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Office of News & Public Affairs

Two BC students awarded Boren Scholarships for study in South Africa

CHESTNUT HILL, MA (July 2010) – Boston College students Erica Cross and Ashley Thibodeau have been awarded prestigious David L. Boren Scholarships to study in South Africa during the 2010-11 academic year.

David L. Boren Scholarships are awarded to U.S. undergraduate students for study abroad in areas of the world that are critical to U.S. interests and underrepresented in study abroad programs, including Africa, Asia, Central and Eastern Europe, Eurasia, Latin America and the Middle East. This year, a record 925 undergraduate students throughout the country applied for Boren Scholarships and only 138 were awarded.

Cross and Thibodeau, both members of the Boston College Class of 2012, will enroll in the University of Cape Town and study Xhosa, one of the official languages of South Africa.

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Ashley Thibodeau

Thibodeau, who is a member of BC’s Connell School of Nursing Honors program, plans on a career as a pediatric nurse practitioner. “University of Cape Town medical students run five different clinics in the townships of Cape Town, the poorest areas of the city, and I hope to be able to volunteer in these clinics while I am there. In my research on Africa I have learned so much about the healthcare disparities, so I am very interested to experience clinics there firsthand. I think observing health care facilities in different environments will benefit me greatly in the future. I hope to help children in great need, in the U.S. or abroad,” she said.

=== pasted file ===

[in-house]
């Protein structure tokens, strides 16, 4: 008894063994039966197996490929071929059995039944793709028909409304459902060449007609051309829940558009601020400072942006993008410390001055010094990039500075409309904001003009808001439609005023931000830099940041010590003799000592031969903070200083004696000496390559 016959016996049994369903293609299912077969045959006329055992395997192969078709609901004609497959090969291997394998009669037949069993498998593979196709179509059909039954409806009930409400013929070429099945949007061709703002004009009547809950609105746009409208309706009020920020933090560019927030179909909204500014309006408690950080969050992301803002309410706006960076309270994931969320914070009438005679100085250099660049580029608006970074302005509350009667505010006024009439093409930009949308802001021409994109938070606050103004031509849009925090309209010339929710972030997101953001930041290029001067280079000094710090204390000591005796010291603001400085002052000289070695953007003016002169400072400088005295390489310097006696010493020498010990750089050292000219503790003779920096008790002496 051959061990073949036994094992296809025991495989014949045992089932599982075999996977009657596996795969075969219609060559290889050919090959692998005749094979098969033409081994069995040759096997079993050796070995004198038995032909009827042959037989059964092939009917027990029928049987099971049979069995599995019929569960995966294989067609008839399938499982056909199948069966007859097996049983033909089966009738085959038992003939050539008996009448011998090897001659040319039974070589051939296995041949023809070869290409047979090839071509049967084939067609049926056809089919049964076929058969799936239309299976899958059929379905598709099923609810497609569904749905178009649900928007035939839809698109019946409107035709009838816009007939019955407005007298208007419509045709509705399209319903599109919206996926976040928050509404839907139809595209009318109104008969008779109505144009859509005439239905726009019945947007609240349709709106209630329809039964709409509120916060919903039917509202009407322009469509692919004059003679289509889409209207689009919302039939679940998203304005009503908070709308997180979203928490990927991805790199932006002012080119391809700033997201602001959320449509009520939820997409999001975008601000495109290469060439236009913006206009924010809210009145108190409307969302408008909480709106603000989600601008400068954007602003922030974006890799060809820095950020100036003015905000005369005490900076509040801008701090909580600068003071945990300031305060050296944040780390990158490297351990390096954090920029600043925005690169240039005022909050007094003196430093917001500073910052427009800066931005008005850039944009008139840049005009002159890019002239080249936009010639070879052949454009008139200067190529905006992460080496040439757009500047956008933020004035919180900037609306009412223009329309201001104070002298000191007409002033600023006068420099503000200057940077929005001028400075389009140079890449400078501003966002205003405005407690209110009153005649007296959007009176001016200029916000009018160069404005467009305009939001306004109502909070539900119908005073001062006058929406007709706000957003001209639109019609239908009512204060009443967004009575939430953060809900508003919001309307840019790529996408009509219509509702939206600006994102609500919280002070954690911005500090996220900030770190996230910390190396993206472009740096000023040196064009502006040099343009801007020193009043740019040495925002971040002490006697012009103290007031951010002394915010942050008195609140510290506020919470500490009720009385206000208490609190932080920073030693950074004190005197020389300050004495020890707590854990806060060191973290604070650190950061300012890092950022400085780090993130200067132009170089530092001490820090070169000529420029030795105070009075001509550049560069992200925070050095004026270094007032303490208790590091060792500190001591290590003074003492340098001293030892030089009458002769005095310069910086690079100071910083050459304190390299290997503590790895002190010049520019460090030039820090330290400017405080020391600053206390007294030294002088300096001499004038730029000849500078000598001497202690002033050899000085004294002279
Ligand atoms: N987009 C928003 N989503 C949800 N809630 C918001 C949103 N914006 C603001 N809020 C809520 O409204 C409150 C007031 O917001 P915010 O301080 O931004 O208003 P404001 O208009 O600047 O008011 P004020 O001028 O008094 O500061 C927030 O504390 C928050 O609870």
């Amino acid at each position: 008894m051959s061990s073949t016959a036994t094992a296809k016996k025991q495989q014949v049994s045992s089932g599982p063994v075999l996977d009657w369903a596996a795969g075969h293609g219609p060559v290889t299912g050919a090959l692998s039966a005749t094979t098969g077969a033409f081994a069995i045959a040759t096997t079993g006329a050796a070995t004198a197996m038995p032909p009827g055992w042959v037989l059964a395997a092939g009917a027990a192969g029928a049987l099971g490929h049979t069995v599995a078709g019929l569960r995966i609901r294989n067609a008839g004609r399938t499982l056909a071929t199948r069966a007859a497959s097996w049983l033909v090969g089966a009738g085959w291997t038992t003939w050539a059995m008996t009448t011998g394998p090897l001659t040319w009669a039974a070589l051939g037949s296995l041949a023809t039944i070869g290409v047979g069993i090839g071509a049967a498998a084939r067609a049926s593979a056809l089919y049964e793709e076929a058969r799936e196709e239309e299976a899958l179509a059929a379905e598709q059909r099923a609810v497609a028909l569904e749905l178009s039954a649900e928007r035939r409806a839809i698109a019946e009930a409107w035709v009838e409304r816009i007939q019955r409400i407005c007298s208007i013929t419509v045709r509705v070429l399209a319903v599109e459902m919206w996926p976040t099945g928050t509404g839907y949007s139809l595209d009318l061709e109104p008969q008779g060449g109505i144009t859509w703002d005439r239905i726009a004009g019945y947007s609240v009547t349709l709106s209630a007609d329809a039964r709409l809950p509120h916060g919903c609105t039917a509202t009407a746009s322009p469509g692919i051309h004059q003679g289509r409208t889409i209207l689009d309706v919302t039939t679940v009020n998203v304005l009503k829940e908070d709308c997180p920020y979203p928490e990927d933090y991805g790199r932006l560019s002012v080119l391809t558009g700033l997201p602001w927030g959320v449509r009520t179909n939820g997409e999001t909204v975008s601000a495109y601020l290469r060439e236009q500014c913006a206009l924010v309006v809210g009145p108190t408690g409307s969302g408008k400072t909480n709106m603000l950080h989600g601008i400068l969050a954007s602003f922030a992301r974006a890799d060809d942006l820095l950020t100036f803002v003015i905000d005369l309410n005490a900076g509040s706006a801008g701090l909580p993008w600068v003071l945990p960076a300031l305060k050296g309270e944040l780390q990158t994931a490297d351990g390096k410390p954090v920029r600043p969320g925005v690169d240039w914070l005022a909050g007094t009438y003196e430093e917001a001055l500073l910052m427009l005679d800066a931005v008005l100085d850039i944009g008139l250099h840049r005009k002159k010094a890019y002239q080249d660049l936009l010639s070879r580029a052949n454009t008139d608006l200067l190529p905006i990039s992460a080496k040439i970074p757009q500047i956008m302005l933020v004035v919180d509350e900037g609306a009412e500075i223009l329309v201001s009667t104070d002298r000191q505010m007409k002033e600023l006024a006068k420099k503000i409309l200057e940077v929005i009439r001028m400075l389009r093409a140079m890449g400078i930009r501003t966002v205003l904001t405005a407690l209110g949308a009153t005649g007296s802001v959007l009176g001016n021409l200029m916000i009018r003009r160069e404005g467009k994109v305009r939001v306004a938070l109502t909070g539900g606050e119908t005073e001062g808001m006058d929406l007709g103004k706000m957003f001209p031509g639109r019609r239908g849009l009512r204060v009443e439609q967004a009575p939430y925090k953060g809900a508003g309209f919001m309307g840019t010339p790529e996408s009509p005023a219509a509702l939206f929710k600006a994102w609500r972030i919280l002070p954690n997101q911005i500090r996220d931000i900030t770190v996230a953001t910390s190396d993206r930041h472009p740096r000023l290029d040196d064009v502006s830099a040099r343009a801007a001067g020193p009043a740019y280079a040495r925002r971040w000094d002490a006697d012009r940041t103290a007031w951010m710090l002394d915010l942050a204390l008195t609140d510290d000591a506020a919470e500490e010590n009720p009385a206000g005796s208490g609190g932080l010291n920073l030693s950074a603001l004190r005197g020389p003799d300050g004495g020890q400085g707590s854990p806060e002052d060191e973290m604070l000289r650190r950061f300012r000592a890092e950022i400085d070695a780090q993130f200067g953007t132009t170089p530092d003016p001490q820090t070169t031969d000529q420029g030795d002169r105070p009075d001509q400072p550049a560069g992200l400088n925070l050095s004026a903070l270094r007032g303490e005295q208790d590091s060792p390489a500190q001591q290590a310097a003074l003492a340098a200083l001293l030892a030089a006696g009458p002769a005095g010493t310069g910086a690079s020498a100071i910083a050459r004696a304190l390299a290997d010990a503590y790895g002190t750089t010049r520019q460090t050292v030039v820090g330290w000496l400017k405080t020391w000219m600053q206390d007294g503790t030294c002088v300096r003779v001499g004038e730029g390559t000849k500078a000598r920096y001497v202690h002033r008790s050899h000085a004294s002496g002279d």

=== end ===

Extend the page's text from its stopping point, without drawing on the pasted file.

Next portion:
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Erica Cross

Cross is a political science major in the University’s College of Arts & Sciences. "I am interested in international affairs and in learning more about South Africa and its political development. I don’t think there’s any better way to understand a country and its role in the world than to live in it, experiencing the culture, customs, and language. I am very much drawn to South Africa and its unique history, so the opportunity to live in Cape Town and study the language and the culture is a phenomenal opportunity," said Cross.

Boren Scholarships are funded by the National Security Education Program, which focuses on geographic areas, languages, and fields of study deemed critical to U.S. national security. Boren Scholars need to identify how their study abroad, as well as their future academic and career goals, will contribute to U.S. national security, recognizing that the scope of national security has expanded to include not only the traditional concerns of protecting and promoting American well-being, but also the challenges of global society-- sustainable development, environmental degradation, global disease and hunger, population growth and migration, and economic competitiveness.

In exchange for funding, Boren Scholars commit to work in the federal government for a period of at least one year.

Recipients of Boren Scholarships and Fellowships (awards for graduate students) will live in 51 countries and study 43 languages.

For more information about the Boren Scholarships, visit www.borenawards.org.

--Kathleen Sullivan, Boston College Office of News & Public Affairs, 617-552-8644 kathleen.sullivan@bc.edu